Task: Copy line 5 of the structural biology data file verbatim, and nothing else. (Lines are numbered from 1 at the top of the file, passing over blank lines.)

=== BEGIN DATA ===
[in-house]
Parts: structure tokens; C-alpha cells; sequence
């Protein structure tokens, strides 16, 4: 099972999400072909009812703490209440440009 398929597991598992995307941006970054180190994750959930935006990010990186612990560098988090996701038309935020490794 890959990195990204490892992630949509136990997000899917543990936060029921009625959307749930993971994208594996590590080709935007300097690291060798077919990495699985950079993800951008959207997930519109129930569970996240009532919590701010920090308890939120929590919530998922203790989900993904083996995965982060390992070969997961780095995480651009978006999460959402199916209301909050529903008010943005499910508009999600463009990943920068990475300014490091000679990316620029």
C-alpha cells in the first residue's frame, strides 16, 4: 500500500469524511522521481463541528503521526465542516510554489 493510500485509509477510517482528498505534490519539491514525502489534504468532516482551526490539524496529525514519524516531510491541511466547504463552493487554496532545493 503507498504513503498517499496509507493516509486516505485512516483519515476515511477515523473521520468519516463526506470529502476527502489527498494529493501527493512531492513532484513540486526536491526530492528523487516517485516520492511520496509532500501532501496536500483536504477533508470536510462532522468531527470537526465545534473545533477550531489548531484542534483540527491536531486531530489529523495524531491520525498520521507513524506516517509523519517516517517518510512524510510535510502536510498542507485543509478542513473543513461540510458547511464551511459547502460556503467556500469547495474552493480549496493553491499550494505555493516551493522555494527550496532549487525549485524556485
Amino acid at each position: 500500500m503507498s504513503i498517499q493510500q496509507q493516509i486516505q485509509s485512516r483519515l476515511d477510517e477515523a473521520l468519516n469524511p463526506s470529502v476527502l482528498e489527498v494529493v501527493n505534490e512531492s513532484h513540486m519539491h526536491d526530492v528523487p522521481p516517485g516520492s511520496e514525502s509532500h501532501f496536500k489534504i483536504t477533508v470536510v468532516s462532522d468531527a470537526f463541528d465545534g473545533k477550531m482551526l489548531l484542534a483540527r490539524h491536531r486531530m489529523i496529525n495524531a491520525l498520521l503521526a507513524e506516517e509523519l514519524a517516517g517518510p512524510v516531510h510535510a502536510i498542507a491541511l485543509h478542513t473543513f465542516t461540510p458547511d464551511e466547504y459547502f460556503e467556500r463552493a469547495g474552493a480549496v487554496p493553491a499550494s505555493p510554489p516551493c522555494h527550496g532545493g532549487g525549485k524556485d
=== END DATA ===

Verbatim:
Amino acid at each position: 500500500m503507498s504513503i498517499q493510500q496509507q493516509i486516505q485509509s485512516r483519515l476515511d477510517e477515523a473521520l468519516n469524511p463526506s470529502v476527502l482528498e489527498v494529493v501527493n505534490e512531492s513532484h513540486m519539491h526536491d526530492v528523487p522521481p516517485g516520492s511520496e514525502s509532500h501532501f496536500k489534504i483536504t477533508v470536510v468532516s462532522d468531527a470537526f463541528d465545534g473545533k477550531m482551526l489548531l484542534a483540527r490539524h491536531r486531530m489529523i496529525n495524531a491520525l498520521l503521526a507513524e506516517e509523519l514519524a517516517g517518510p512524510v516531510h510535510a502536510i498542507a491541511l485543509h478542513t473543513f465542516t461540510p458547511d464551511e466547504y459547502f460556503e467556500r463552493a469547495g474552493a480549496v487554496p493553491a499550494s505555493p510554489p516551493c522555494h527550496g532545493g532549487g525549485k524556485d